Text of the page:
Beet Facts, Selection, and Storage


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Beets are native to the Mediterranean. The leaves have been eaten since before written history, but the beet root was generally used medicinally and did not become a popular food until French chefs recognized their potential in the 1800s.

Although beets can be eaten raw, they are generally boiled, baked, steamed, fried, grilled, or otherwise cooked before eating. It is estimated that about two-thirds of commercial beet crops end up canned.

Botanical Name

Beets are botanically known as Beta vulgaris.

Common and Other Names

Swiss chard, garden beet, beetroot, chard, sugar beet, blood turnip, spinach beet, biet, juurikas, betteraves, rübe, biatais, barbabietola, beterraba, remolacha, betor. Commonly known as the beet in the United States. Outside the United States, beets are generally referred to as beetroot in English-speaking countries.

Beet Varieties

The most common garden beet is a deep ruby red in color, but yellow, white, and even candy-striped (with red and white concentric circles) are available in specialty markets. Sugar beets are used to make table sugar. The leaves of the beet plant are also edible.

Beet Availability/Season

In North America, fresh beet season runs from June through October (mid-summer through early fall). Many markets import fresh beets from opposing climates, carrying fresh beets year-round. Beets are also readily available canned.

Beet Selection

Choose beets that are small and firm with deep maroon coloring, unblemished skin, and bright green leaves with no sign of wilting. The taproot should still be attached.

Avoid large beets which have a hairy taproot. All those tiny roots (hair) are an indication of age and toughness. Most beets that come to the market will be 1.5 to 2 inches in diameter. Any larger and they begin to grow a tough, woody center. Smaller beets will be sweeter and more tender.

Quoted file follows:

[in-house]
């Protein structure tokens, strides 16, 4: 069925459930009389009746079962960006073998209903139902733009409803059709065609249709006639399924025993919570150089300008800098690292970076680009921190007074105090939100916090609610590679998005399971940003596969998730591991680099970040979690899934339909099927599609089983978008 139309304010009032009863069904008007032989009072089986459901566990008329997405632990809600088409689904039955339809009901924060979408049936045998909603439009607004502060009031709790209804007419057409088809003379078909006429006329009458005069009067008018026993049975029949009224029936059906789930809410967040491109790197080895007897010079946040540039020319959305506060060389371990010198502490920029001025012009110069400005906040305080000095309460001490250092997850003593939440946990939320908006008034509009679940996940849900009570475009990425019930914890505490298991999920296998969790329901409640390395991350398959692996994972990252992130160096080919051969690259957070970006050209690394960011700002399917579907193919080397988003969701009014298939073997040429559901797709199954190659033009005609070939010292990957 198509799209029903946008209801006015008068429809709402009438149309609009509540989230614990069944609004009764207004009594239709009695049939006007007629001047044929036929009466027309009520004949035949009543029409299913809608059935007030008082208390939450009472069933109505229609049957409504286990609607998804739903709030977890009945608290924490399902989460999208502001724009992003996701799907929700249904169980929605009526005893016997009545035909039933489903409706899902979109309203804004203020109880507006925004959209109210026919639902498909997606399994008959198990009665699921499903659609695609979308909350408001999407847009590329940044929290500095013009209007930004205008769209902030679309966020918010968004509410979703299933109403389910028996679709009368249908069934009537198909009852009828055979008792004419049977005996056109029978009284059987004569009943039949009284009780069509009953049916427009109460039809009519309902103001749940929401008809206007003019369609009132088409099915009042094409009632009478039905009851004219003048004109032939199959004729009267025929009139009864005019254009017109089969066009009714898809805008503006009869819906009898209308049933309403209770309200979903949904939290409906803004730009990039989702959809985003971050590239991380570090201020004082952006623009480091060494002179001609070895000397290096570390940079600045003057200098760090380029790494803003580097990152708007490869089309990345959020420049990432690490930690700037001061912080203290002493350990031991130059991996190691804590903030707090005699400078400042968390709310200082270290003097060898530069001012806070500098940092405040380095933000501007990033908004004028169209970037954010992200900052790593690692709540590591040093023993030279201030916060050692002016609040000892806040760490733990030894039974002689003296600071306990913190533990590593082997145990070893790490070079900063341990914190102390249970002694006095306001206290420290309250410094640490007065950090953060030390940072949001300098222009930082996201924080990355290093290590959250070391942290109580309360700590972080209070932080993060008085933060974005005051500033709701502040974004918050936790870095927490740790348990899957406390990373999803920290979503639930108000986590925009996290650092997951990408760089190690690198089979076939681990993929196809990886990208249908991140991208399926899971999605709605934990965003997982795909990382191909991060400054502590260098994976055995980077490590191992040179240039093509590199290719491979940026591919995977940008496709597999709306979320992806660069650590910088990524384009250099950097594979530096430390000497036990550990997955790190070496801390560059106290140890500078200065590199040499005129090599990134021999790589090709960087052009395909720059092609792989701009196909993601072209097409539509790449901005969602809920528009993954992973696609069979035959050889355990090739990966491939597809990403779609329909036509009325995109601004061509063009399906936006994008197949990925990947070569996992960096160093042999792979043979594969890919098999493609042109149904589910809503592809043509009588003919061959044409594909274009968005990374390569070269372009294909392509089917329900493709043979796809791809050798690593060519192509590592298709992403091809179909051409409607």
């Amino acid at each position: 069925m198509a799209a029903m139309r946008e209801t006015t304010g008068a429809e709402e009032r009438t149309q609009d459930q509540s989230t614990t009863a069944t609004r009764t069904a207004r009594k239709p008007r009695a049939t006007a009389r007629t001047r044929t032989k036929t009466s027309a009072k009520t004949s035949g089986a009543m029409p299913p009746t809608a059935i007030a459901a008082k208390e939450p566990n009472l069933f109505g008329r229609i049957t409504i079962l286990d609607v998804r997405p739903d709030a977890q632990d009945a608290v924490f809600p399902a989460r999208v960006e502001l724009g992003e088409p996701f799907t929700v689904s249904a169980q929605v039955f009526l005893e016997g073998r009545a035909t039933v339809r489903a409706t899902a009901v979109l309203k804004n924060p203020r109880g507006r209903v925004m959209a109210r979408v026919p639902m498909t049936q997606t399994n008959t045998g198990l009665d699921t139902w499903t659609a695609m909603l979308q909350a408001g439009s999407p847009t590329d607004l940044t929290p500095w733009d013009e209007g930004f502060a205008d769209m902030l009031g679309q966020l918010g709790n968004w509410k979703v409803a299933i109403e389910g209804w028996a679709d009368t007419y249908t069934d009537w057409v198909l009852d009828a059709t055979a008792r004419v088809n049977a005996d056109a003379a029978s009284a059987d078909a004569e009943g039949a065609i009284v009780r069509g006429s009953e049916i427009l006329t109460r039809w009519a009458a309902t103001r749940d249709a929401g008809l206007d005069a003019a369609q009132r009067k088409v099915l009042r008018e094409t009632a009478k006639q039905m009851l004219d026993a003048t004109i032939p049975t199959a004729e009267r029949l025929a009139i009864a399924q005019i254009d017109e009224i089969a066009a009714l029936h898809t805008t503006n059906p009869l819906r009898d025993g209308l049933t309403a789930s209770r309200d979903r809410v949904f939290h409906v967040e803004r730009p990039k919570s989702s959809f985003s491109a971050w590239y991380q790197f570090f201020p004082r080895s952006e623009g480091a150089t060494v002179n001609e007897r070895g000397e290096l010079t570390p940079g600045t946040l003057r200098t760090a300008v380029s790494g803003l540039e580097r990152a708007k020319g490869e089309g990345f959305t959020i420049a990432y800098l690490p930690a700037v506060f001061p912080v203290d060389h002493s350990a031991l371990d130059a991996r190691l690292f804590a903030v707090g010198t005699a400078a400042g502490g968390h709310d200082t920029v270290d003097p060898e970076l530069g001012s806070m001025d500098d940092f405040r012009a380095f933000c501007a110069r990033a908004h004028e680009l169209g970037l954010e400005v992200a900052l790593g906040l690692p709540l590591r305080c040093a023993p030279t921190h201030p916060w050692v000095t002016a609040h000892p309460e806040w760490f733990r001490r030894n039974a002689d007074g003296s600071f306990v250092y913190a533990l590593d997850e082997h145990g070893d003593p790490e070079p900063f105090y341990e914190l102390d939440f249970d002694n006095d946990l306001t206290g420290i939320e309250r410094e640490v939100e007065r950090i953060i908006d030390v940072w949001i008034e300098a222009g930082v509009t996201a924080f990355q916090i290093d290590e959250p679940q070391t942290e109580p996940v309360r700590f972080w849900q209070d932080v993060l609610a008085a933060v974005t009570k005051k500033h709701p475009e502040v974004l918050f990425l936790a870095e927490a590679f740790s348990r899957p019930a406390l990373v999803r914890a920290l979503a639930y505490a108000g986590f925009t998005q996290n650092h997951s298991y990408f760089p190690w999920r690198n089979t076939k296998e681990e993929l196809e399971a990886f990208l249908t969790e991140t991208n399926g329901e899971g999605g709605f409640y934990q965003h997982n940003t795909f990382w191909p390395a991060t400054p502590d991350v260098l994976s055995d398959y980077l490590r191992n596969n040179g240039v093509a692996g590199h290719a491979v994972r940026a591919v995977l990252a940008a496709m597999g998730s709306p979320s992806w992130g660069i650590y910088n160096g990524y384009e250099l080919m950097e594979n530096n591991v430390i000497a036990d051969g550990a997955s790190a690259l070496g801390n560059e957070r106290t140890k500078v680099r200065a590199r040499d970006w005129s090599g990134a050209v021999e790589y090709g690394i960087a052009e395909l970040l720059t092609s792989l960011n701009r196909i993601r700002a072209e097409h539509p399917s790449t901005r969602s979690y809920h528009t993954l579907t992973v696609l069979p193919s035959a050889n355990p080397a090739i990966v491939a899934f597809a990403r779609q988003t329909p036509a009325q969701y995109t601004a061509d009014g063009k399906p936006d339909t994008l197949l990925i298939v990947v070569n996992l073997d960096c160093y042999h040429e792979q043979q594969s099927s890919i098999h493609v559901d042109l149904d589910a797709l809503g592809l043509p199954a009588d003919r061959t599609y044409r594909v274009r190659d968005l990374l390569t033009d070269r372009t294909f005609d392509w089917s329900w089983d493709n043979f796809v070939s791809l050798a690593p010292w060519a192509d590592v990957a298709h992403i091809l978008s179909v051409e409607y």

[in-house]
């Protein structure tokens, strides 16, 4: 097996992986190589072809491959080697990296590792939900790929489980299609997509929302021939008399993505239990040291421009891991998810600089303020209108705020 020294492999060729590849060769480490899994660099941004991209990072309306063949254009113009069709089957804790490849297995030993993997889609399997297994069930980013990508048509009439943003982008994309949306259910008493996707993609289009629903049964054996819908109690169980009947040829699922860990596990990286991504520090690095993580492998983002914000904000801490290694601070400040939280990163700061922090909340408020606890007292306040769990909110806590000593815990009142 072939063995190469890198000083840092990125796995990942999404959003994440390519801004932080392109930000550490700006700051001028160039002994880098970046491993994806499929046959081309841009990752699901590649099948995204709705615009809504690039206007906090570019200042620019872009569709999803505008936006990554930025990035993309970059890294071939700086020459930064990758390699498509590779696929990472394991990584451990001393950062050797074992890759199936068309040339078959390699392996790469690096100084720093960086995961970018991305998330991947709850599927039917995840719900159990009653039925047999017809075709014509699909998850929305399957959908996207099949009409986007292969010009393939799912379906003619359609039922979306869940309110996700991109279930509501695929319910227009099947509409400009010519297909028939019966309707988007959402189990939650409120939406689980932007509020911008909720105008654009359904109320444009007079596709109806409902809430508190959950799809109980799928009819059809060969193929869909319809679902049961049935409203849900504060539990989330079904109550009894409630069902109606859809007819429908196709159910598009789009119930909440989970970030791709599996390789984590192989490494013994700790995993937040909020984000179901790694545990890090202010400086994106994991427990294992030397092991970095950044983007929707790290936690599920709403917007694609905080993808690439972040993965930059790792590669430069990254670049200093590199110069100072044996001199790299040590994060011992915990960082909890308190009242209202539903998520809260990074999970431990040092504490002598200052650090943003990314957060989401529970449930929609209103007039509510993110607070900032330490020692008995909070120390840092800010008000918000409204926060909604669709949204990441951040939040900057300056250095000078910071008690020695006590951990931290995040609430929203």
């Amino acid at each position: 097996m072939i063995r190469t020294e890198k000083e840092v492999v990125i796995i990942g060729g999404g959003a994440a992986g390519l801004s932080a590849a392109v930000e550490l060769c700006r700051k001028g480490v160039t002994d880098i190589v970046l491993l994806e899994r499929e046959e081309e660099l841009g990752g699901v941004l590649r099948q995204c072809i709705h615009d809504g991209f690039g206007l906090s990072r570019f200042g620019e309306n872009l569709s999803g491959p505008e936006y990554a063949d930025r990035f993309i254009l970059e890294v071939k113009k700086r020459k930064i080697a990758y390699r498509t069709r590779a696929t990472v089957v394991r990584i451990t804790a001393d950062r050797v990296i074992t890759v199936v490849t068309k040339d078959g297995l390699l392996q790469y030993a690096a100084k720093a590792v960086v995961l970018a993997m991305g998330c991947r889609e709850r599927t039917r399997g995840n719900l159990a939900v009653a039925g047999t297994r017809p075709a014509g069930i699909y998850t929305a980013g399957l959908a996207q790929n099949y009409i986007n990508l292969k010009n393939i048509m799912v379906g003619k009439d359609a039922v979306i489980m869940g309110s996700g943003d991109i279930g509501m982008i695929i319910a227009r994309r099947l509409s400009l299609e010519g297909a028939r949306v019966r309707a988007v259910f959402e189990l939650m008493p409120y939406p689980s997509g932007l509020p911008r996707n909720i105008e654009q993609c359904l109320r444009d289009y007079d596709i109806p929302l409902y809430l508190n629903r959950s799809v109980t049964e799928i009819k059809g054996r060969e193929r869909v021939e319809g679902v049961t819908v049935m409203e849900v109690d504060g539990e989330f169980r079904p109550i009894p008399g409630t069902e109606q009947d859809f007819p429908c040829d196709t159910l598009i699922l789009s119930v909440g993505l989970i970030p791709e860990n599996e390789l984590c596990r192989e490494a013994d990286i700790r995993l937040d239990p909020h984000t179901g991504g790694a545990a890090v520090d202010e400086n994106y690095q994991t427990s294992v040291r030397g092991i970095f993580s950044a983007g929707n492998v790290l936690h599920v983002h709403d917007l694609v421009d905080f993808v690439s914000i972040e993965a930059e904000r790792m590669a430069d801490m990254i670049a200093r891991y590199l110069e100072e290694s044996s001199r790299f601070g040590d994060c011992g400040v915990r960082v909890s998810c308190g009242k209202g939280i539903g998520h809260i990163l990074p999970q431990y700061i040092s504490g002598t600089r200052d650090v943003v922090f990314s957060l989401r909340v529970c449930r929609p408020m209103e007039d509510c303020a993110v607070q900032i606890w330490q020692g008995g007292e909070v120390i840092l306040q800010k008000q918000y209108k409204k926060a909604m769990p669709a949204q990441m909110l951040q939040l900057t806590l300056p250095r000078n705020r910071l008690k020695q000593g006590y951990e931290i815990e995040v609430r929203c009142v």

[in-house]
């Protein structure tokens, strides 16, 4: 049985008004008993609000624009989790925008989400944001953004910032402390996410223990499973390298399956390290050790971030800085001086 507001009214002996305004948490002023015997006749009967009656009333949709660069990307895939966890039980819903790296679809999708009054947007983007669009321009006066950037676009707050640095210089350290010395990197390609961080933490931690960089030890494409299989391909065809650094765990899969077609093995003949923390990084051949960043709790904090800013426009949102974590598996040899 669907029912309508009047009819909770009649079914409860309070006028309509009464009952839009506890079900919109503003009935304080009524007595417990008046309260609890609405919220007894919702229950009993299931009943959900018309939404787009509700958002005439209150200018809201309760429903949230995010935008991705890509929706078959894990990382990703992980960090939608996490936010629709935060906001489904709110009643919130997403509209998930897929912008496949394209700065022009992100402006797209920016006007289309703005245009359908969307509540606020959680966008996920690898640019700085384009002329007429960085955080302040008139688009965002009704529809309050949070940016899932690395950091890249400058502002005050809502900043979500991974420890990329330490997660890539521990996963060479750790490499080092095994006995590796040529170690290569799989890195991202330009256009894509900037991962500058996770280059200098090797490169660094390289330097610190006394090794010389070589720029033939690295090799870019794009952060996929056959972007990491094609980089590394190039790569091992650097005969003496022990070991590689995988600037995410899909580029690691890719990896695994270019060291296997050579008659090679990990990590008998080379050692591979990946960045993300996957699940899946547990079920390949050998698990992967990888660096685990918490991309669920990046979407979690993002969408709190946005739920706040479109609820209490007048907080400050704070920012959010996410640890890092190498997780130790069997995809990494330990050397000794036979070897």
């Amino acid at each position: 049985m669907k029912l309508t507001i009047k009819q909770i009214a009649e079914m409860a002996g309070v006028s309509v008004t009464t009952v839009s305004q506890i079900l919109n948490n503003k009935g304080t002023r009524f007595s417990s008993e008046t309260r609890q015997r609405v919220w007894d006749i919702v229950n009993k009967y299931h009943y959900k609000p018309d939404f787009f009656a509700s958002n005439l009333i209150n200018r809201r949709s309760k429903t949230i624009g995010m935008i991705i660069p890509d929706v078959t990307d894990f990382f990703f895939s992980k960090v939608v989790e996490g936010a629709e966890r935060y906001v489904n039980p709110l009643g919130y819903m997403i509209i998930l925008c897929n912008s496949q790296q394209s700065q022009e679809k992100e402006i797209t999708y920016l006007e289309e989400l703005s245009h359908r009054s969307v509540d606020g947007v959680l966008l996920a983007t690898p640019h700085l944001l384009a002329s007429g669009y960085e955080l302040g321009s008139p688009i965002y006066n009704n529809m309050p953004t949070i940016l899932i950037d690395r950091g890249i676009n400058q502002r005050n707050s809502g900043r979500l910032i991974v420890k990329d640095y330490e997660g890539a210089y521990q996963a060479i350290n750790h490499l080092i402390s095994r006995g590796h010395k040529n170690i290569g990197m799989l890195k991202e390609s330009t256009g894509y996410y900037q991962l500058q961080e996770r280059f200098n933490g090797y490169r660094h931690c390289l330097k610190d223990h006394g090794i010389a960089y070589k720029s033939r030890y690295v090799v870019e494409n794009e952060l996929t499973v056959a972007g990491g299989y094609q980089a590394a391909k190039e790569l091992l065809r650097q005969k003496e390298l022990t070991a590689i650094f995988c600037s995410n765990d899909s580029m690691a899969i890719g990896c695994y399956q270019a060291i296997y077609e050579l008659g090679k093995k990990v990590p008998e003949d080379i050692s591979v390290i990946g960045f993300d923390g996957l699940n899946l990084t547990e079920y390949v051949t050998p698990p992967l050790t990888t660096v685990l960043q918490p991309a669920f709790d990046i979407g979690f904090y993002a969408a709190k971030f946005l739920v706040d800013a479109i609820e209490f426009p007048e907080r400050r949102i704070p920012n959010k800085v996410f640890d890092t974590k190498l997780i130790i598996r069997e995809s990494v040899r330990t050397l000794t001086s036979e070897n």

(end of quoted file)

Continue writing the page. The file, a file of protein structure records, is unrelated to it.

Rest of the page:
Purchase fresh beets only if the leaf stems are still attached to ensure ultimate freshness. Avoid beets with scales or spots. As an added bonus, the leaves are also edible and can be prepared in the same manner as Swiss chard (also known as spinach beet).

Beet Storage

To store beets, trim the leaves 2 inches from the root as soon as you get them home. The leaves will sap the moisture from the beet root. Do not trim the tail. Store the leaves in a separate plastic bag and use within two days. The root bulbs should also be bagged and can be stored in the refrigerator crisper drawer seven to 10 days.

Cooked or canned beets may be refrigerated up to one week.

Fresh cooked beets may also be frozen up to 10 months. Be sure to peel before freezing in airtight containers or baggies, leaving no air in the container. They may be frozen whole or in cut pieces.


  • To retain nutrients and color, cook the beets without peeling first. The skin will easily rub off under cold running water after they are cooked.
  • To remove beet juice from fingers, rub with wet salt and lemon juice and then wash with soap and water.
  • To clean cutting boards and plastic containers, use a bleach solution.